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Re: The hidden charm of Template::Toolkit (and templates generally)

by exussum0 (Vicar)
on Jan 07, 2008 at 03:02 UTC ( #660739=note: print w/ replies, xml ) Need Help??


in reply to The hidden charm of Template::Toolkit (and templates generally)

The best reason to use any template language, in any system, is in the readability and functionality a template language brings.

Yes, your function is somewhat readable. Very much so. The problem is, it doesn't scale. For any HTML entity, any visual reference, it can affect another entity or reference. If I want to apply css, js and what not, I don't have a single document that contains everything in a single view. What's worse is, to find any particular piece, I have to go backwards and figure out what calls what. In a template, things are intended to be more flat - like a program w/ no user defined functions. Everything reads top down, loops get hit, variables get assigned an life goes on.

The intended target is also valuable. I can hand a template to a designer and state, "This is the syntax, be it simple like Html Tmplate, or Mason, tweak it so it's a horizontal scrolling page instead of vertical." Less things to break. The separation is nice because it is a controlled separation. Sure you can get around it, but it's fairly obvious when it gets complex. The reverse is true too. I can take an HTML file, and replace a mockup of a few rows into a loop quite easily, pass it back and ensure life is good.


Comment on Re: The hidden charm of Template::Toolkit (and templates generally)
Re^2: The hidden charm of Template::Toolkit (and templates generally)
by shmem (Canon) on Jan 07, 2008 at 10:41 UTC
    The best reason to use any template language, in any system, is in the readability and functionality a template language brings.

    Readability: only if you have a high ratio of static/dynamic code; functionality: only if restricting is a benefit.

    The problem is, it doesn't scale. For any HTML entity, any visual reference, it can affect another entity or reference. If I want to apply css, js and what not, I don't have a single document that contains everything in a single view. What's worse is, to find any particular piece, I have to go backwards and figure out what calls what.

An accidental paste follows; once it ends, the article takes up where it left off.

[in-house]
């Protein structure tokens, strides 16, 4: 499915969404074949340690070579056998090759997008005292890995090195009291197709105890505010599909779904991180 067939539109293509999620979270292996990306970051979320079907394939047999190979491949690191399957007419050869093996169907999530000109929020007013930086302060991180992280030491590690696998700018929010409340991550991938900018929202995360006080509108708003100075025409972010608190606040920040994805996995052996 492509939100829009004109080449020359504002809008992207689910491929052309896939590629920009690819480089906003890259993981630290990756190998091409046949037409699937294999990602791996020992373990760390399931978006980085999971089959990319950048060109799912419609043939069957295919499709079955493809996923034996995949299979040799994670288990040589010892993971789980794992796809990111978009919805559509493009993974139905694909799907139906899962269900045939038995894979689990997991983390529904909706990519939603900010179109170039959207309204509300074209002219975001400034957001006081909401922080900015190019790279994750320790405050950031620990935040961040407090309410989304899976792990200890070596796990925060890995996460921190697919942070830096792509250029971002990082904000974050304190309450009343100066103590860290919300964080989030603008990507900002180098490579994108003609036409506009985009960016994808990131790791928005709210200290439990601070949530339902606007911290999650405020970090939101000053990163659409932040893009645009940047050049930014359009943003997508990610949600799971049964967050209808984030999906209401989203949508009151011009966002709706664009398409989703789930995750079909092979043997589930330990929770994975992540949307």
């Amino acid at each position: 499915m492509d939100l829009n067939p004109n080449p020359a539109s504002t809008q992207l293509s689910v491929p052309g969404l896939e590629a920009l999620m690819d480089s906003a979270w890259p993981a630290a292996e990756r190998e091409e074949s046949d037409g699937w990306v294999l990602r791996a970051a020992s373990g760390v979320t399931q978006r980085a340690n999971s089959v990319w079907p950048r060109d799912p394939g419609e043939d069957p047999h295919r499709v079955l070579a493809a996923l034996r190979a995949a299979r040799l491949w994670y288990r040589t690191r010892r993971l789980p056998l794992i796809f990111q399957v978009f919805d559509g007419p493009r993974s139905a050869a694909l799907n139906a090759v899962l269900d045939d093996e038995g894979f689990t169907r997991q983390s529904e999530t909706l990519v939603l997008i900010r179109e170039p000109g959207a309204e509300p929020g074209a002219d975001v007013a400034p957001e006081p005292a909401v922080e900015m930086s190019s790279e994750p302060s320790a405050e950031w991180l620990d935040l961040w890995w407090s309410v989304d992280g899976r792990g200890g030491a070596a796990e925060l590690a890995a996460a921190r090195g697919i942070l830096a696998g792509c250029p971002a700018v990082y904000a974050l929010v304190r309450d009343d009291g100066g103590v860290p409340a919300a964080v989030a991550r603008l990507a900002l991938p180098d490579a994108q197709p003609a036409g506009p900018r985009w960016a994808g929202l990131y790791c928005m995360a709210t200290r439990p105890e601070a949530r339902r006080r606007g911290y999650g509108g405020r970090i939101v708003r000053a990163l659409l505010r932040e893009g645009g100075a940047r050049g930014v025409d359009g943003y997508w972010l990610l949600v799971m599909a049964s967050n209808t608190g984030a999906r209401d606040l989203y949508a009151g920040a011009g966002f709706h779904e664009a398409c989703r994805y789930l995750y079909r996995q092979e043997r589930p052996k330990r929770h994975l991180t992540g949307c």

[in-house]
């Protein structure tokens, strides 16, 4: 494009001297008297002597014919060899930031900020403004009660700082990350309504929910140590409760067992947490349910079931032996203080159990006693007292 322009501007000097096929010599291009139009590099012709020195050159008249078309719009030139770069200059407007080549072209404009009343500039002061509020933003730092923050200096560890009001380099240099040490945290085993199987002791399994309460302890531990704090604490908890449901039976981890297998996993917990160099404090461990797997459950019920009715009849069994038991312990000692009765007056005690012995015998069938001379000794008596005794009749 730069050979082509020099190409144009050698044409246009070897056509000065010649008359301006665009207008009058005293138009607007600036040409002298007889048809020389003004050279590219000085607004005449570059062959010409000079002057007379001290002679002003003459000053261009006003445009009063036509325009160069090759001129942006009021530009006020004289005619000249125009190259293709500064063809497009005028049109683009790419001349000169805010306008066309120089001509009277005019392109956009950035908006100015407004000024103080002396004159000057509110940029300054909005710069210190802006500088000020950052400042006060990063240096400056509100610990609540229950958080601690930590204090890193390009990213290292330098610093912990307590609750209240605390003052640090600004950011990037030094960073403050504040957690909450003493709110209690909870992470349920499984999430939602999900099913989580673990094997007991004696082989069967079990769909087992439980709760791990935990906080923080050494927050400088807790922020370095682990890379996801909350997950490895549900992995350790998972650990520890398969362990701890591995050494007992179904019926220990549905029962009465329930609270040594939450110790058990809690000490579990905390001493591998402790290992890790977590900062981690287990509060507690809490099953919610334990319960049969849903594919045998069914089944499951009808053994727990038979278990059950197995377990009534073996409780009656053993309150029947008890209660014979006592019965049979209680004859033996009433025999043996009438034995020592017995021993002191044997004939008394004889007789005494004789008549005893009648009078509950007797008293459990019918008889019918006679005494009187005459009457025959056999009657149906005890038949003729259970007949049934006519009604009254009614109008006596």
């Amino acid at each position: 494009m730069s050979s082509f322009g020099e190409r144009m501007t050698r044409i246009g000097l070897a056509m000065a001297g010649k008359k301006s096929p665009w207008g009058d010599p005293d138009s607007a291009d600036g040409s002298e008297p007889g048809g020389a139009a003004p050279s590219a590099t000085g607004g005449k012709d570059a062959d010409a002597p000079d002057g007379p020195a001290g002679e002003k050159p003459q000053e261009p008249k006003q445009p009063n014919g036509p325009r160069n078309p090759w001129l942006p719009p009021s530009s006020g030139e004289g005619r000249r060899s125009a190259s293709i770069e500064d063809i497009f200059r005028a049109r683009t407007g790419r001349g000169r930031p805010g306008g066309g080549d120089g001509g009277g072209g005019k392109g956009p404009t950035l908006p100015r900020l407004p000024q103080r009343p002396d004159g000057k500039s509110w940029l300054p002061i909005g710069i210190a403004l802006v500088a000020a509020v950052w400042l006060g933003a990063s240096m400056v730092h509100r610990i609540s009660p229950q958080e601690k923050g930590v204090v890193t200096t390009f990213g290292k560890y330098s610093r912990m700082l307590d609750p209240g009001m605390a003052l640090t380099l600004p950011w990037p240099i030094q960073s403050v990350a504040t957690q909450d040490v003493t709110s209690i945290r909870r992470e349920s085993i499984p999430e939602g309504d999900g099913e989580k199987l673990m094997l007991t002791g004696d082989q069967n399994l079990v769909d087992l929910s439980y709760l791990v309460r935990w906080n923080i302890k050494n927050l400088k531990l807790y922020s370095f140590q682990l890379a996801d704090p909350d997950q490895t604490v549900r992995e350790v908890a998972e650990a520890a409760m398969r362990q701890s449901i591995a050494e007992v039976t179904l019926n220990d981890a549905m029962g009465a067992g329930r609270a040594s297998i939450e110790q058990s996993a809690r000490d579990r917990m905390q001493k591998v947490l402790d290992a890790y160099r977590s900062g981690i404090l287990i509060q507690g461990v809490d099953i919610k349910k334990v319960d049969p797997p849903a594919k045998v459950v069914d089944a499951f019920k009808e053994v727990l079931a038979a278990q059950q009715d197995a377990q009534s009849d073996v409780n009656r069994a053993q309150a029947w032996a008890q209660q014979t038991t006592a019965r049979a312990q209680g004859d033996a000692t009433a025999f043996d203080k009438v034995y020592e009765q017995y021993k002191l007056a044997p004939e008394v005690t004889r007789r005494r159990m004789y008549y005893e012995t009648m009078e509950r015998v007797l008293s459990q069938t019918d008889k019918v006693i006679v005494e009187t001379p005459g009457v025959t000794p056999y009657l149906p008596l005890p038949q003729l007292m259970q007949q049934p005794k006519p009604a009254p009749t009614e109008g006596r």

What do you mean by 'scaling'? A template doesn't save you from "entities affecting each other". You have a single document only in the case of trivial pages with sparse dynamic content. If you have e.g. inclusions (of other templates), reading gets equally difficult, an you have to go back to look where each bit comes from.

    And if you have a different language, e.g. that of Template::Toolkit, you have to go back to the calling code to see what every token means.

    [% INCLUDE debugtxt msg="file: $error.info" %]
    Quick, was is info here? A hash key, a method, function, something else?

    --shmem

    _($_=" "x(1<<5)."?\n".q·/)Oo.  G°\        /
                                  /\_¯/(q    /
    ----------------------------  \__(m.====·.(_("always off the crowd"))."·
    ");sub _{s./.($e="'Itrs `mnsgdq Gdbj O`qkdq")=~y/"-y/#-z/;$e.e && print}
      What do you mean by 'scaling'? A template doesn't save you from "entities affecting each other". You have a single document only in the case of trivial pages with sparse dynamic content. If you have e.g. inclusions (of other templates), reading gets equally difficult, an you have to go back to look where each bit comes from.
      By scaling I mean, you start out w/ HTML (or text) and you add logic to it. Some pages will be horridly complex and things start to get messy, sure, as we go off to infinity. Point is, you start off w/ a document and start to add the logic. If there's very little, the template looks pretty much like what you started w/. Doing it as code, it starts out as something highly unreadable, and it takes diligence to make it not look like a mess.

      And yes, I can include to death, but I shouldn't be using goto, i mean spaghetti code, I mean includes except as a matter of large scale convenience.

      In the end, I could throw it all away and say it really doesn't matter. It's all turing complete and equivalent. You can create the same mess in any fashion. It's the starting point and the usability of the tech that a) promotes a certain type of usage and b) gives you a good starting point. For template languages it's, start off w/ large documents and then make them dynamic. It's not, take something dynamic and make it output HTML.

      Same holds true for other things. SQL is equivalent by using hashsets and mutex locks to mimic the behaviour, but hell, I'll make people cry doing that. I can probably do business logic in PL/SQL or TransactSQL, but that's not very nice either.

      As for tokens meaning something, I hope you are using variables in templates that mean something. I hope there's documentation, be it wireframe or graphical mockups. :)

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